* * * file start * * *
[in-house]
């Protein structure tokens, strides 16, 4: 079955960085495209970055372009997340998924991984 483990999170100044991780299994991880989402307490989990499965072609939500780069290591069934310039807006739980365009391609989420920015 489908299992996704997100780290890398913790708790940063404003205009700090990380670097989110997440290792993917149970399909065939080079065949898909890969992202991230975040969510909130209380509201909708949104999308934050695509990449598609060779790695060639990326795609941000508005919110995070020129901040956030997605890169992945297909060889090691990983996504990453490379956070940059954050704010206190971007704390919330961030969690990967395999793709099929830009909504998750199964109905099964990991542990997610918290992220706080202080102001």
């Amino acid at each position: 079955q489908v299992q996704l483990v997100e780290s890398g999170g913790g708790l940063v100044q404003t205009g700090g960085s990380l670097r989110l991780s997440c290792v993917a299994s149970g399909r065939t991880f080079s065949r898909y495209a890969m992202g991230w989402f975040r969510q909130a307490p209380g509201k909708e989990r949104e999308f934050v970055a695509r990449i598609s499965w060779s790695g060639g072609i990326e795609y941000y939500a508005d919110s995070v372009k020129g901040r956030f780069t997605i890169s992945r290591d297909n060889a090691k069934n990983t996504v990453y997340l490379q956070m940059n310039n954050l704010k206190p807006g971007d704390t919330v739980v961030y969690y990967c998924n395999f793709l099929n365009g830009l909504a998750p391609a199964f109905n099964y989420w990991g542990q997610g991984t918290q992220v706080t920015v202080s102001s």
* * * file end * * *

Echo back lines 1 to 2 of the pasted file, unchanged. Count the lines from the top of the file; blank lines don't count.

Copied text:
[in-house]
């Protein structure tokens, strides 16, 4: 079955960085495209970055372009997340998924991984 483990999170100044991780299994991880989402307490989990499965072609939500780069290591069934310039807006739980365009391609989420920015 489908299992996704997100780290890398913790708790940063404003205009700090990380670097989110997440290792993917149970399909065939080079065949898909890969992202991230975040969510909130209380509201909708949104999308934050695509990449598609060779790695060639990326795609941000508005919110995070020129901040956030997605890169992945297909060889090691990983996504990453490379956070940059954050704010206190971007704390919330961030969690990967395999793709099929830009909504998750199964109905099964990991542990997610918290992220706080202080102001």